Memory Context Switching

In addition to the way that CPUs do context switching, the memory system in MAME also does something similar. In MAME, when a CPU needs to read or write to memory, it works with the memory system to figure out whom to call to implement the necessary read/write behavior. Whenever MAME needed to stop executing of one CPU and begin execution of another, it had to perform a memory context switch in addition to the CPU context switch, so that memory accesses from the new CPU accessed the correct memory.

In order to remove memory context switching, the state of the memory subsystem needed to be moved out of global variables and into allocated memory. But it turned out that the memory system wasn't properly organized in this manner, so some significant changes had to be made. In the end, I decided to expose the concept of an "address space" to describe the state of the memory subsystem.

Each CPU can have one or more address spaces, and whenever the CPU needs to talk to the memory system, it hands a pointer to the relevant address space to the memory system so that the memory system knows how to map that memory access. In addition, when the memory system identifies a particular callback in a game driver to handle a read or a write, it also passes along the pointer to the address space structure, so that the game driver has the information it needs to know about handling that memory access.

To make all this work, the interfaces to all the read/write handlers in the system had to change, the memory system had to be rewired, and all of the CPU cores had to be modified to pass along these address space objects. As of 0.128u4, the memory context switch has been removed entirely. Completing this work was a necessary precursor to eliminating the CPU context switching.

The "Active" CPU

One thing that goes hand-in-hand with context switching is the notion of an "active" CPU, which is defined to be the CPU whose context is currently copied into the global variables. As we remove the need for CPU context switching, the notion of an active CPU becomes less well-defined and less meaningful.

Take, for example, a CPU (we'll call it CPU A) which can write to the memory space of another CPU (call it CPU B).

In a context switching system, when CPU A is executing, CPU A's state is loaded into the global variables, and all of CPU A's memory reads and writes use the global memory state information in order to know what happens when memory is accessed. Logically, CPU A is the "active" CPU. Now let's say CPU A performs some action which causes it to modify CPU B's memory space. In order to do this, we must save off CPU A's state (both CPU and memory state), and load up CPU B's state, thus making CPU B the "active" CPU. Then we perform the access to CPU B's memory space. When finished, we save off CPU B's state and restore CPU A's state so that it can continue executing.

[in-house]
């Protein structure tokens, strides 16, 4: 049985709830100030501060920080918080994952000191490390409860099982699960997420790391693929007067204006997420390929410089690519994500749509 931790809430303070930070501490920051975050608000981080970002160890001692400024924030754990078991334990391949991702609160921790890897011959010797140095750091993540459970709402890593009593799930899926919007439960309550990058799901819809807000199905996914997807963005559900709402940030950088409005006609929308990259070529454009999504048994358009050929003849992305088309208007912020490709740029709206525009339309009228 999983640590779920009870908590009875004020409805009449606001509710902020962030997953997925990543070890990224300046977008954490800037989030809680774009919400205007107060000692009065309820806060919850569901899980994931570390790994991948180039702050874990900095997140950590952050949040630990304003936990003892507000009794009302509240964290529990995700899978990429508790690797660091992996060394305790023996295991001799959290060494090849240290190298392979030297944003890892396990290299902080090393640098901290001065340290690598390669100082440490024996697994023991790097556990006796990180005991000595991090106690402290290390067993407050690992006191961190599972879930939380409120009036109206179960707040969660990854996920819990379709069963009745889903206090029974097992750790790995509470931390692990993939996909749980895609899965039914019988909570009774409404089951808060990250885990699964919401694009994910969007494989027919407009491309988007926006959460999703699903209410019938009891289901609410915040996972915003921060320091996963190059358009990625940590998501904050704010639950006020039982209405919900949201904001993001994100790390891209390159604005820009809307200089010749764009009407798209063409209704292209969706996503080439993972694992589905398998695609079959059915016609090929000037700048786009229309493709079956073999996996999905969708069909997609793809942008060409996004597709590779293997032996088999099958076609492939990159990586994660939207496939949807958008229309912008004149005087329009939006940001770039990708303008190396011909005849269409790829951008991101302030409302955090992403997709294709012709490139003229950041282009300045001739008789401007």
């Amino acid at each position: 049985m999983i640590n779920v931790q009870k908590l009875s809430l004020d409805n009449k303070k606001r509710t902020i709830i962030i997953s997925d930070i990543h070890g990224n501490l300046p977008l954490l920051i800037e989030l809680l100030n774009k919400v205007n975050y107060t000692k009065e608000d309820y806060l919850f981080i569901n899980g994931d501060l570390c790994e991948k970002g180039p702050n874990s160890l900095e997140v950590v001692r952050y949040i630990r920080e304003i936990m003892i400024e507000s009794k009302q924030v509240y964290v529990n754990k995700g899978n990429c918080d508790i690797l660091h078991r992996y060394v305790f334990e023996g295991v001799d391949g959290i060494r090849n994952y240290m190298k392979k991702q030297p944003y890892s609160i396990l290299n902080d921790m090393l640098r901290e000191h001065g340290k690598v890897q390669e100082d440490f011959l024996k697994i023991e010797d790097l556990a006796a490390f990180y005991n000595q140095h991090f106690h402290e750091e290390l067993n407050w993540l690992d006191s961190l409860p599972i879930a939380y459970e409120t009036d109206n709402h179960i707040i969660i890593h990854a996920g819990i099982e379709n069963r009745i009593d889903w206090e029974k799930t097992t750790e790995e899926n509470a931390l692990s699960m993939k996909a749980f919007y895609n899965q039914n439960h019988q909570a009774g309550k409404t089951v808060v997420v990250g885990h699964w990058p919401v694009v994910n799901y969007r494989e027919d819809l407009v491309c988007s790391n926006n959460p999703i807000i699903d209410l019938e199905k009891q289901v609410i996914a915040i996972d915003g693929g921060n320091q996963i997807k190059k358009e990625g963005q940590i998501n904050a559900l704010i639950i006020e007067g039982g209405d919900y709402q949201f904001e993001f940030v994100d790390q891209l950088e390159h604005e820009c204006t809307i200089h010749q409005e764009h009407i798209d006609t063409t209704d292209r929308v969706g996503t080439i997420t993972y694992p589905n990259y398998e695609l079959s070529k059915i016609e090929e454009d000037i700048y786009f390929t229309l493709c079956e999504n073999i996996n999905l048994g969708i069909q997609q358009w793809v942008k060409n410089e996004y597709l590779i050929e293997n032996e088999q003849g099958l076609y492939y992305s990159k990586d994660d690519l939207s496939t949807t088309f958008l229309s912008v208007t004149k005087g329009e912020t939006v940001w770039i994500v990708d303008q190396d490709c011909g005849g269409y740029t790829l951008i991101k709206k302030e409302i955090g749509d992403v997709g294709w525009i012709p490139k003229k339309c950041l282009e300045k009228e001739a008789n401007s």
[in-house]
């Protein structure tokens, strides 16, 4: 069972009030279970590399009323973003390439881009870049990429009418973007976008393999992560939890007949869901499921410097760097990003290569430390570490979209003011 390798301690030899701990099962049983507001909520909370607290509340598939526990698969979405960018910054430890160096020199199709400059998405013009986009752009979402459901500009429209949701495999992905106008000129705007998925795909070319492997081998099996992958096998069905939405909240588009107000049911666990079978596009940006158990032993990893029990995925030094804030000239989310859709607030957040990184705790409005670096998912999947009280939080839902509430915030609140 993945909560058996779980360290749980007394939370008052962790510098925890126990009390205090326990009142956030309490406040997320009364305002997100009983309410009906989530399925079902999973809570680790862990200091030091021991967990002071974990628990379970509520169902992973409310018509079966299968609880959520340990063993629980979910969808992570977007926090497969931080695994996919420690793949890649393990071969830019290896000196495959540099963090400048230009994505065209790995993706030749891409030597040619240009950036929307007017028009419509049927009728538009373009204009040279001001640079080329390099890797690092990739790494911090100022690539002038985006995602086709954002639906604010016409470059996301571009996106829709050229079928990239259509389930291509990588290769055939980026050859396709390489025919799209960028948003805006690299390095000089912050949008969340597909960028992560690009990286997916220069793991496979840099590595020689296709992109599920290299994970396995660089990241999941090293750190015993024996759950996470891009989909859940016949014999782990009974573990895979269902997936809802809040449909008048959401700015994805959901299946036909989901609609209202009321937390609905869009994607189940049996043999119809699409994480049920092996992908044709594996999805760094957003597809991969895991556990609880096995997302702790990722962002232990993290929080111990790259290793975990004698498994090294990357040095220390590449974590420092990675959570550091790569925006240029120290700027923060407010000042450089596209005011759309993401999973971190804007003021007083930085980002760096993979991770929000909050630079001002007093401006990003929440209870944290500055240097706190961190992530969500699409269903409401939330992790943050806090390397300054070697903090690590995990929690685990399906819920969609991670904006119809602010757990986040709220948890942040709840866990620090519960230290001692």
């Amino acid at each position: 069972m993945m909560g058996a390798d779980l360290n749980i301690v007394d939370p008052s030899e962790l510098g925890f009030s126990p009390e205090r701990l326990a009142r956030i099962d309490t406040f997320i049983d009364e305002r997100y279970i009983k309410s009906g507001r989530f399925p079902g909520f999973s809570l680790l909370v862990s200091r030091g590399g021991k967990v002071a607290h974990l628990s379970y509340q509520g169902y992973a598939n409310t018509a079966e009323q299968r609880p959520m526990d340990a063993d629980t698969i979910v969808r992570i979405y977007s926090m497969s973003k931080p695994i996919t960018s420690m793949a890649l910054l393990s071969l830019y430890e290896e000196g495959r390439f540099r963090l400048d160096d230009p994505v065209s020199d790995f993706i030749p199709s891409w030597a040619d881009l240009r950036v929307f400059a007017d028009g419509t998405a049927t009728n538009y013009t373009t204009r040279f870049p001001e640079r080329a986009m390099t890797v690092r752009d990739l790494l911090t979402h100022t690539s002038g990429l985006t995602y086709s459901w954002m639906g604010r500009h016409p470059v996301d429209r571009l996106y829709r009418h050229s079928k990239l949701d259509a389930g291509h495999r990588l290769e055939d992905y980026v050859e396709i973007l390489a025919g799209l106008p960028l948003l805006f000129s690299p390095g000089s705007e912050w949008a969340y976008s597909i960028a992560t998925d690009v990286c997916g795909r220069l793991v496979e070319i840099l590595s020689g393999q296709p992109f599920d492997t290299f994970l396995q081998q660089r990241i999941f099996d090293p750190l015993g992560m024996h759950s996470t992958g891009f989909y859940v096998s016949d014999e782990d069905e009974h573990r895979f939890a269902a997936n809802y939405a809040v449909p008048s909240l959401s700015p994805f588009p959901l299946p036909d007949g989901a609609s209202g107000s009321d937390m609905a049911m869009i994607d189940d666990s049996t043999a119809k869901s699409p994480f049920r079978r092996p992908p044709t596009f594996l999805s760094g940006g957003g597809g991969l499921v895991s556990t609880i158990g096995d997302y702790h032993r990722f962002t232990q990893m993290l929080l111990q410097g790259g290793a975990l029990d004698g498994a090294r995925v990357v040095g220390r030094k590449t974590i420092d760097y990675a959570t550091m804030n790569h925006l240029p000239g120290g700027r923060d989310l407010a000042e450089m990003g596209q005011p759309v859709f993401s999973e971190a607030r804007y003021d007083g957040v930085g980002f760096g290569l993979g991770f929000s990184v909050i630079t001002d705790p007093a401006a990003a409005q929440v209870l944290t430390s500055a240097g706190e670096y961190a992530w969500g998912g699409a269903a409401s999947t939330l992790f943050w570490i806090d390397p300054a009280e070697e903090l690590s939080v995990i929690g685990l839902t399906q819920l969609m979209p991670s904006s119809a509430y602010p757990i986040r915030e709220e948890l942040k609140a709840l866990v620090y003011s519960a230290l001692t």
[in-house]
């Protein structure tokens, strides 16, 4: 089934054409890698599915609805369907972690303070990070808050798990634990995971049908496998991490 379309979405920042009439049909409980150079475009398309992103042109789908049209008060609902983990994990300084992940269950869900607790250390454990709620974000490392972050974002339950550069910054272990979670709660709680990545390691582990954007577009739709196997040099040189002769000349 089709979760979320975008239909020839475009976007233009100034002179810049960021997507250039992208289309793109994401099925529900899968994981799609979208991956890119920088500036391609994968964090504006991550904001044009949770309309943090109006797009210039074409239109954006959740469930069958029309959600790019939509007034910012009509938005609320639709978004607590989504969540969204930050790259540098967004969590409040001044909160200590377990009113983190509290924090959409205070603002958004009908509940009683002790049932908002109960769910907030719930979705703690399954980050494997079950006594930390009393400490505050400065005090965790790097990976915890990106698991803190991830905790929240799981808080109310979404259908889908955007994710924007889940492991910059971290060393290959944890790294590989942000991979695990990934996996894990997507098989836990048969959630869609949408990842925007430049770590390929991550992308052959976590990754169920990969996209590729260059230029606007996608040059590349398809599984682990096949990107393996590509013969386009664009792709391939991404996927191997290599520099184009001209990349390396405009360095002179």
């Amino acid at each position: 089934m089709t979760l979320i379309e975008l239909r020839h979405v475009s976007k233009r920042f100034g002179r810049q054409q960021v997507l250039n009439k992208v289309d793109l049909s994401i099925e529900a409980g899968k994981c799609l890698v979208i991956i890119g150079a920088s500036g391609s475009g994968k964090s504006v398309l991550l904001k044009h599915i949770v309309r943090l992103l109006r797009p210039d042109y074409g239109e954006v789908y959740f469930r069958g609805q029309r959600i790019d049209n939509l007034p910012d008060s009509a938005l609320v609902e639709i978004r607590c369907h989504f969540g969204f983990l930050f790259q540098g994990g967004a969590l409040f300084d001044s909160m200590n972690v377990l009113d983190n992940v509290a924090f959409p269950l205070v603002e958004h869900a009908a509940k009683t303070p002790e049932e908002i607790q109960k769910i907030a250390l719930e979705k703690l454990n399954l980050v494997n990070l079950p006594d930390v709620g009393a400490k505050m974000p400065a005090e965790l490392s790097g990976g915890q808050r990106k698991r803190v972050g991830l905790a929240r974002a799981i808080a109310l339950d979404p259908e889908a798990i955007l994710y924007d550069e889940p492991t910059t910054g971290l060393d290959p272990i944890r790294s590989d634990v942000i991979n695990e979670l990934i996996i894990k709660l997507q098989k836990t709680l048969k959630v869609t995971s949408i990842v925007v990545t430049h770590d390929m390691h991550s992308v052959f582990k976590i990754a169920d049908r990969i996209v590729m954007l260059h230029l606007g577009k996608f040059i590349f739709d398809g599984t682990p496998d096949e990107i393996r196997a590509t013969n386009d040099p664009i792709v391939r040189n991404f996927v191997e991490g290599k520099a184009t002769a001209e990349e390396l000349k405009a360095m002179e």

In a more modern system, when CPU A is executing, CPU A's state lives off in memory somewhere and can be accessed at any time, and its address spaces are similarly configured so that they can be accessed at any time without context switching. Now CPU A performs the same action which causes it to modify CPU B's memory space. In this case, we don't need to do any context switching. Instead, CPU A can directly modify CPU B's memory space by passing in a pointer to CPU B's address space when it performs its memory operations.

It should be obvious that the big difference in these two scenarios is that there is no context switching in the second case, which should make things faster. But even more importantly, there is no "active" CPU at any point in the second case.

One could argue that because CPU A is executing, that it should be designated "active"; however, even in this case, the notion of active is significantly different than in the first example, because CPU B is never considered active during the transaction. Looking further down the line, it is clear that if we define a CPU as "active" while it is executing, then we forever consign ourselves to only executing a single CPU at a time, because only one CPU can ever be "active" at a time.

Thus, the right solution is to get rid of this "active" CPU notion. Unfortunately, the MAME drivers and core are peppered with references to the active CPU. These must go over time. Only when they are gone can we fully remove the context switching; as long as references to the active CPU still exist, we have to continue to context switch in order to keep up a valid definition of the active CPU.

What Does This All Mean?

For users, all the existing games should continue to work. Speed should be equivalent if not a bit better, especially in situations where there is aggressive context switching today. Once all the context switching is removed, MAME will be doing less work when it switches frequently between different CPUs.

Longer term, however, it is likely that some of these cases will get slower again, because for many early games, the multiple CPUs work closely in concert, and to achieve the most accurate behavior, we ideally should execute each CPU one instruction at a time, alternating back and forth very quickly. Today, this makes performance very bad; with the context switching changes in, I hope it will be bearable at least for many of the 8-bit systems.